Coast2Coast: Sweet Sixteen Review & Interview with Charlie Wayy
It's been more than a few months since March Madness but somehow Charlie Wayy's Sweet Sixteen is right on time. With The Bronx being the birthplace of Hip Hop and Wayy also hailing from there commands a certain level of pedigree and expectations for an artist. Fortunately, Charlie Wayy more than rises to the occasion on his first full project since 2019's Sidewalk Chalk.
“Vancourtland” produced by Swedish Prodigy sets the tone. If they were making modern day film noire based in NYC, this is what I would imagine it would feel like. Over the sinister backdrop Charlie Wayy unleashes a flurry of observations and affirmations.
"We clean up nice, even though we got it out the mud Shit, we never confuse love for daps and hugs"
It's a potent 16 bars which reminds me to mention the interesting choice of format for this album. Charlie Wayy made it a point to only bless these songs with 16 bars each, no hooks, and even set the same limitation for his featured collaborators. As a result the listener is treated to something I feel is rather unique. The curation of the beats and the sequencing is done with great care and effort. Even though 12 producers lent their skills here, it feels like one person produced the whole thing. There is a drawback to such brief song structures because you'll definitely want to spend more time with some of the offerings but that quickly fades because the next one is just as good, and it's a lot of next ones. It can feel like a sampler, but if you were in the Sweet Sixteen restaurant all of the bites could be main courses. It's an interesting strategy in an era of short attention spans, and Charlie Wayy just may be ahead of the curve.
Charlie Wayy's style is a confident combination of streets, stream of consciousness, bravado, with a dusting of sports and pop culture references that add some fun to offset the intensity of his delivery. On the Ethan Stoutt produced track, “Armageddon 2000” Charlie Wayy and Yon Cash trade WWE inspired bars that mention Bobby "The Brain'' Heenan, and wrestler finishers like the Diamond Cutter and Razor's Edge.
On the Erra produced track, “Capital Grille,” Charlie Wayy calls in an assist from one of Portland's finest rappers, Milc. It's a match made as their styles compliment each other, it feels like they've done this together before. The Alesandro Barbosa produced track, “God's Work” brings Sweet Sixteen to its conclusion, it's one of my favorites. Over a simple, dusty sounding loop Charlie Wayy proclaims,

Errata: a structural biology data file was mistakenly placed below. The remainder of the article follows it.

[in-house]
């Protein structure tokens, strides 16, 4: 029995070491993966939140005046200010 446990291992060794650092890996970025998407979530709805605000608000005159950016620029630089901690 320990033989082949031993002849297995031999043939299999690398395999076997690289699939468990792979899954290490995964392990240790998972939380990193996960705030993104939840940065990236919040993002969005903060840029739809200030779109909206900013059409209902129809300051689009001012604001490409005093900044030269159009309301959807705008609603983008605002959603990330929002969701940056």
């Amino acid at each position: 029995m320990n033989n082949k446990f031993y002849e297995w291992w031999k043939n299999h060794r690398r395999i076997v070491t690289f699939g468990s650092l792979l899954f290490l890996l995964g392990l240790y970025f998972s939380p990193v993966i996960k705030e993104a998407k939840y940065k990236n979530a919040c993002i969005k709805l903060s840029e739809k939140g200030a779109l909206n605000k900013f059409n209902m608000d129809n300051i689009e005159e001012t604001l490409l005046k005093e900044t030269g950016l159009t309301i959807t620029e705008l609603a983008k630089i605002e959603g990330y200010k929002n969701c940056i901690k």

"this style is an acquired taste, 10,000 hours and a hundred thousand takes".
The way the horns drop on the tail end of the song is magical, it's also my cue that it's time to run the whole thing back! I definitely give Sweet Sixteen a recommendation. I know we're all tired of the heat but summer is just gonna drag out a little bit longer with fire projects like this coming out. Charlie Wayy has worked hard to get to this point, he's disciplined, poised, polished and this album feels like an indication of great things to come. I'll definitely be keeping my ears open for what's next. Check out the interview below for more insight.
The interview below has been edited for quality and coherence.
Hip Hop as of late is going through a robust DIY phase. All over the nation talented, resourceful and determined individuals are getting things done in their own way, on their own time. In this interview we talk with The Bronx's own Charlie Way about his process, motivations and influences. We also get an inside view of the creation of his latest project Sweet Sixteen.
Monk: First of all man introduce yourself to the people.
Charlie Wayy: I go by the name Charlie Wayy, I'm from The Bronx, New York by way of Charlotte now.
Oh you in Charlotte, North Carolina? That's crazy, I got people down there!
Yeah Charlotte is cool but I lived in The Bronx all my life, so October 31st makes a year I've been down here.
That's what's up man, let's get into this music. Why rapping, it's interesting having The Bronx influence all around you but what else made you wanna pursue the craft of rapping?
I've always been into music, and I just wanted to be around music any way possible. Initially, I started engineering. My brother was always into music, he was rapping. You know, you always freestyle with your friends, I really wasn't worried about it, I tried to make beats and help my brother make beats, I was enjoying it. At one point in time I was helping him with lines every now and then it was like I just felt like I could do this myself. I wasn't too fond of the way my voice sounded, so that's one reason why I wasn't doing it. And then you get over that a bit, and then you start spitting your raps for people. You say it to somebody and they'll be like "yo who that?". I would say it was lines from somebody else and they'd be like "yo that's fire!". When you say it's yours it's like "awww I don't know, I ain't really messing with it." But at one point in time I felt like "yo, I can do this."